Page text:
When I was a young teenager, I began to fight a battle I didn’t want anyone to know about.
It was a battle I didn’t talk about for a long time. A battle that I tried to fight on my own, without anyone to help me.
This was a battle against depression.
We don’t talk about this battle much. Many Christians would rather fall silent on it.
Because depression is the type of battle we want to pretend doesn’t exist. We’d rather wish it away with a simple prayer or bury it in the shadows–where it thrives most.
Depression sometimes makes us feel ashamed and so we hide it from everyone around us, which only makes us feel more alone and isolated.
I understand that well.
When I struggled with my depression most I would self-isolate, even from the people I knew I could trust. It just felt easier. Because if I admitted that I struggled with this depression, it would make me feel weak.
And the last thing I wanted to feel was weak.
So my depression thrived because I kept it in the darkness. Maybe yours does too?
I think it’s time we begin to acknowledge this war, and look at biblical ways to fight it–together.
One of my favorite stories in the Bible is found in 1 Kings 18 and 19. In these chapters, Elijah is in the midst of a great spiritual battle. In chapter 18, he fights for God against those who serve idols, and he watches God show up in mighty ways. It must have been a mountaintop experience for him—one of those spiritual high moments we might feel when at a conference or concert or some other big moment in our lives.
But Chapter 19 finds Elijah in a much lower place. We find him running for his life from people insistent upon killing him.
Verse 4 says this, “But he himself went a day’s journey into the wilderness and came and sat down under a broom tree. And he asked that he might die, saying, ‘It is enough; now, O Lord, take away my life, for I am no better than my fathers.”
Elijah is in a really dark place. He’s been running for his life, he’s feeling scared, discouraged, and broken. He doesn’t even have the will to keep going. He’s at the end of his rope.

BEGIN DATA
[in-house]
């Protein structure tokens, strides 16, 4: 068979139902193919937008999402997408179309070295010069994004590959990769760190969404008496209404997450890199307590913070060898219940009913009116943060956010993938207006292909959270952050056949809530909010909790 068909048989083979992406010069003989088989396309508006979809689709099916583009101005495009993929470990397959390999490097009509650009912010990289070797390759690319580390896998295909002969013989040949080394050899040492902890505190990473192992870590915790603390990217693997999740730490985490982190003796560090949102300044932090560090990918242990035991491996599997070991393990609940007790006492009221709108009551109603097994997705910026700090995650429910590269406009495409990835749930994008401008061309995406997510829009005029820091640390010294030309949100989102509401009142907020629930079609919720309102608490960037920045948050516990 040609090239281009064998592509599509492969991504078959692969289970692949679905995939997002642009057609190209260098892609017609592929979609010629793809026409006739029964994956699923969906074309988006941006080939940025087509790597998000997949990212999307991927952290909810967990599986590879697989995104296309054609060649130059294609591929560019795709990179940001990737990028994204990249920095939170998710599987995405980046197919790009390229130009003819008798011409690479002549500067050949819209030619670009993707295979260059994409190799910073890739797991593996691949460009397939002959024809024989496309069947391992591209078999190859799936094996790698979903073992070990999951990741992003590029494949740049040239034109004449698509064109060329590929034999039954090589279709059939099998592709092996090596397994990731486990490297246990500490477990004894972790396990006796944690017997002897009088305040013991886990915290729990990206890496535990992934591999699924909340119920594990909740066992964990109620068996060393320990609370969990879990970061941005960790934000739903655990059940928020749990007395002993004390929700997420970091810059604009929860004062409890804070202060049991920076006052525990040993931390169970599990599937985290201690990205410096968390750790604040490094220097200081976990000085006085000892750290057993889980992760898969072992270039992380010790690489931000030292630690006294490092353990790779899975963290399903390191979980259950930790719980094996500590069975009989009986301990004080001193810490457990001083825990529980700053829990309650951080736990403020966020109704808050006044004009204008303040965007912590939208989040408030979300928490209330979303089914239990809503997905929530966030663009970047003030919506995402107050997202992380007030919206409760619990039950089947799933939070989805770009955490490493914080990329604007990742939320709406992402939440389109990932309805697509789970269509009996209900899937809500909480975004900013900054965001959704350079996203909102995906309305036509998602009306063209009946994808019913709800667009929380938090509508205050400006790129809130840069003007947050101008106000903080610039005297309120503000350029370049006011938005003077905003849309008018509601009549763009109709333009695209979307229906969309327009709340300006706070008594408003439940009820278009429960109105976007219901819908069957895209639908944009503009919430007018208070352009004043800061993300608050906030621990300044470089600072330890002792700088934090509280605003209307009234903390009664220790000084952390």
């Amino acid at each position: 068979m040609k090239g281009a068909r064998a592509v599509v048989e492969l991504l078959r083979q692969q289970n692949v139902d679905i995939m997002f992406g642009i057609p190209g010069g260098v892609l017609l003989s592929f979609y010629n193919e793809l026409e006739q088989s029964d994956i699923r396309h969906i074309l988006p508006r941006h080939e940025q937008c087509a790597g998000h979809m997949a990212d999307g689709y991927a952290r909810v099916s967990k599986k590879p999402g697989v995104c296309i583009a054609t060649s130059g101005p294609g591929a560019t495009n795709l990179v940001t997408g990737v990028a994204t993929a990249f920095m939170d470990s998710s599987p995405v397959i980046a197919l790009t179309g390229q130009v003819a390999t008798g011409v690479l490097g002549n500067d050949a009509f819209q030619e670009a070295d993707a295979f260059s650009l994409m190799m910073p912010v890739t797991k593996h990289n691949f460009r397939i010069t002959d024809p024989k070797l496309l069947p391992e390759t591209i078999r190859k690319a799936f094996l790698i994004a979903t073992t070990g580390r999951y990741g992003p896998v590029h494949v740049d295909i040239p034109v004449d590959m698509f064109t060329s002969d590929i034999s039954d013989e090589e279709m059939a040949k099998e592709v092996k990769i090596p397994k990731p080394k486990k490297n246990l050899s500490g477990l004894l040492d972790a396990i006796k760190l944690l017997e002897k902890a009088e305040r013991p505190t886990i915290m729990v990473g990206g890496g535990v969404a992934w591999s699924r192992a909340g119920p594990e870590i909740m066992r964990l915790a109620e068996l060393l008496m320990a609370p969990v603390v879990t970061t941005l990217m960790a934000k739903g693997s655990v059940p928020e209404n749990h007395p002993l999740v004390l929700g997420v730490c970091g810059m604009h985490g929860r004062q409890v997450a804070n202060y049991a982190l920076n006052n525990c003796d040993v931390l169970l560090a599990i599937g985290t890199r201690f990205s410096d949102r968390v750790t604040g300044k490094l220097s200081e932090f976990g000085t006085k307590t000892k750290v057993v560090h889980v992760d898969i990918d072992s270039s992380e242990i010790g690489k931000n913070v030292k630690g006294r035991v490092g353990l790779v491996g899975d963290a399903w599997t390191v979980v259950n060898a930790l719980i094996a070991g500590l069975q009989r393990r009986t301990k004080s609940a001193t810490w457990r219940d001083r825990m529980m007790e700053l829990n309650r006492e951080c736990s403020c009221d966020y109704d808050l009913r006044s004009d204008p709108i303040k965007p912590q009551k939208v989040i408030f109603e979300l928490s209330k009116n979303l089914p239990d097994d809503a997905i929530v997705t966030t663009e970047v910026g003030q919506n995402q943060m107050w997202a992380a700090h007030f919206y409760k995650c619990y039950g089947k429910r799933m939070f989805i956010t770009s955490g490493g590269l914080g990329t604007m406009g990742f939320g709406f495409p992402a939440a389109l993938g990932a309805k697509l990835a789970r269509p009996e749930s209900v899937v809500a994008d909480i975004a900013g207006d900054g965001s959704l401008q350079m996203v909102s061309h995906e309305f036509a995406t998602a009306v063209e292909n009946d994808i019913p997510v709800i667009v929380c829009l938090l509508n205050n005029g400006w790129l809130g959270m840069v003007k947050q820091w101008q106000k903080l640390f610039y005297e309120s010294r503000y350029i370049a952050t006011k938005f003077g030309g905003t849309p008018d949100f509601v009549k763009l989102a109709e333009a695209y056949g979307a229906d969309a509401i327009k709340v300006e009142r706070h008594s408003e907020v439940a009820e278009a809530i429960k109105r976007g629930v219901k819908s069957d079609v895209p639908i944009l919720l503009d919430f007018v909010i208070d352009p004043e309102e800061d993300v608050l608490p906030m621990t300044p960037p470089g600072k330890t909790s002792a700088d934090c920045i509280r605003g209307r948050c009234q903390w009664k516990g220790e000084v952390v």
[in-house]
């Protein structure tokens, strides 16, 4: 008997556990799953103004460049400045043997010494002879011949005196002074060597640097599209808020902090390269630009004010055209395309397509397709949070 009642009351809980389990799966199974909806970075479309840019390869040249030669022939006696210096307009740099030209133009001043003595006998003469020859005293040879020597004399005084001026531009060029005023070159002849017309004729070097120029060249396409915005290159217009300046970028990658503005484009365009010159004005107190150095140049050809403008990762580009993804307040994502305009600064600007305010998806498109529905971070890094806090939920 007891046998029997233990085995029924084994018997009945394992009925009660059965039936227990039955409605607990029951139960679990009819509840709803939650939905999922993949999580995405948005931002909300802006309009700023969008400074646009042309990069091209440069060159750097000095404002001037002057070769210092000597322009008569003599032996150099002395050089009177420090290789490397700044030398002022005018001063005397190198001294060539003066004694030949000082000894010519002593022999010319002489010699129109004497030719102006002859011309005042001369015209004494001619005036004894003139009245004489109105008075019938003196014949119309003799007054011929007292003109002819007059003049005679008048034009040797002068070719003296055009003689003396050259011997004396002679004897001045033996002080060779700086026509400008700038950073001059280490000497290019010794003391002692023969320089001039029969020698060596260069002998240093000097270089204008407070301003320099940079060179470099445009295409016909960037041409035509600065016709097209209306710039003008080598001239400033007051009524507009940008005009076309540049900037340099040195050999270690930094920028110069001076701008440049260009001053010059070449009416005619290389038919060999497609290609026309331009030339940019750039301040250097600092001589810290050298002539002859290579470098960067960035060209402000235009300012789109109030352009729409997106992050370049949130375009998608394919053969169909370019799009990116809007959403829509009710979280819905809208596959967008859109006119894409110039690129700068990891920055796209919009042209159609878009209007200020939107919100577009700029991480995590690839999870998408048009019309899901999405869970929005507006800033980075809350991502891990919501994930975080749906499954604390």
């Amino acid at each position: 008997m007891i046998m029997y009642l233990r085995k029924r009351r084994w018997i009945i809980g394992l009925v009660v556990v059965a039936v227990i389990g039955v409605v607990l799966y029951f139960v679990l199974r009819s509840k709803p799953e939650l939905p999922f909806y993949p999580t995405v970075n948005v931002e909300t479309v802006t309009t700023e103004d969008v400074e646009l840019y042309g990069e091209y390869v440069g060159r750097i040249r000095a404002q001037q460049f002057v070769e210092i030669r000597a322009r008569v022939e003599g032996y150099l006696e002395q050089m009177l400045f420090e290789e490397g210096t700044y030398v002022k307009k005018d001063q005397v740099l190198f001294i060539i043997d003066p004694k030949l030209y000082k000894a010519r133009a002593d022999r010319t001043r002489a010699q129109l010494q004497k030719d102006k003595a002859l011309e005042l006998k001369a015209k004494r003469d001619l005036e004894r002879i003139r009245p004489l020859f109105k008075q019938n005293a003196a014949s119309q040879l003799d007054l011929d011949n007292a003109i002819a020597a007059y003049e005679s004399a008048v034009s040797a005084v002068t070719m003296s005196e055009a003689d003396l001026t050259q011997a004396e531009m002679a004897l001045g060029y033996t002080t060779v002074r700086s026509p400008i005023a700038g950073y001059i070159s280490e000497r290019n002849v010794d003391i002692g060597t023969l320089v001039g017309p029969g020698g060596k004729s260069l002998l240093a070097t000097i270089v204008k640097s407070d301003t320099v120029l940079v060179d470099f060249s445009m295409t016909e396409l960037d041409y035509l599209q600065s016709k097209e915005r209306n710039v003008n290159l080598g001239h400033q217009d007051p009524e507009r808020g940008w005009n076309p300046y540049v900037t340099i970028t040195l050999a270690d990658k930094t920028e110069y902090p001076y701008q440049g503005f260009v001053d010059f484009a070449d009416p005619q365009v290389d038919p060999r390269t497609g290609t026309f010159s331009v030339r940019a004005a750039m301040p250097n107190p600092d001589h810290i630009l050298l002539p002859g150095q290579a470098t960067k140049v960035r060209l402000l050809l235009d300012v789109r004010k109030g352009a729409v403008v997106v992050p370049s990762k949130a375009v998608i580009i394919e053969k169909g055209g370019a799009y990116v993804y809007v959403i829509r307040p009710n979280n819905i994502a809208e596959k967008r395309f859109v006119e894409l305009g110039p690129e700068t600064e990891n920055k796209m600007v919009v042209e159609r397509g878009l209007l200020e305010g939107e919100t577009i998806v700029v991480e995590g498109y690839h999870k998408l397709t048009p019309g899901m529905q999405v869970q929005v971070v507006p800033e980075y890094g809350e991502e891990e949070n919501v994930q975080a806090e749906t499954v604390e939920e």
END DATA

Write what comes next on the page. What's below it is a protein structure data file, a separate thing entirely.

But do you want to know the cool part of this story?
God doesn’t look at him and tell him just to get over it or to suck it up or to stop complaining or even to try doing something to help him feel better.
God just listens to him.
God let him talk and God listened. And then God sent him an angel to bring him rest and food to give him strength. God knew what he needed most, not only physically but emotionally too. Because after being given rest and strength, God brought him into his presence and made himself known to Elijah.
God revealed himself to Elijah in the middle of one of Elijah’s darkest emotional moments.God revealed himself to Elijah in the middle of one of Elijah’s darkest emotional moments. Click To Tweet
And that story reminds me of four important things to remember when battling the war of depression.
1: It’s OK to Feel What You’re Feeling
God gave us emotions. God doesn’t want us to just bury them or carry them on our way or pretend they don’t exist.
Whatever you’re feeling is valid. And it’s okay to feel it.
But it’s important to remember that feelings can sometimes lie to us. So while it’s okay to feel whatever you’re feeling right now, don’t always believe the lies your feelings tell you in the dark.
2: Don’t Place Your Hope in Your Circumstances
Our hope or our joy doesn’t come from our circumstances. Circumstances and even feelings can change so quickly, as we see with Elijah.
Our hope comes from God. Even when we don’t always feel it or we don’t always see him working, we can trust in who he is. And he is always good.
“Why are you cast down, O my soul, and why are you in turmoil within me? Hope in God, for I shall again praise him, my salvation and my God” (Psalm 42:11).
3: Talk to God and Others
You aren’t meant to carry the burdens of your feelings on your own. Lay it all out at God’s feet. Tell him every emotion.
Over and over in the Psalms, David would lament to God about his pain and suffering and even depression. God wants to hear from you and he has promised to be there with you through whatever you’re feeling.
Talk to him and talk to other people too. Don’t walk through this alone.
4: Stay in His Presence
Elijah experienced God’s presence in the midst of his suffering and pain. And that gave him the strength—no matter what he may have been feeling afterwards—to move forward and go into the next task God had for him.
Make time to be in God’s presence. Don’t just talk to him—sit in silence, listen to what he has to say, study your Bible, and embrace him.
Only in his presence do we find true joy and strength for whatever we’re walking through.
Depression is a hard battle. One that sometimes feels like it won’t end.
And while I can’t promise you that you’ll feel better tomorrow, I can promise you that you’re not alone. And that this battle is one worth fighting.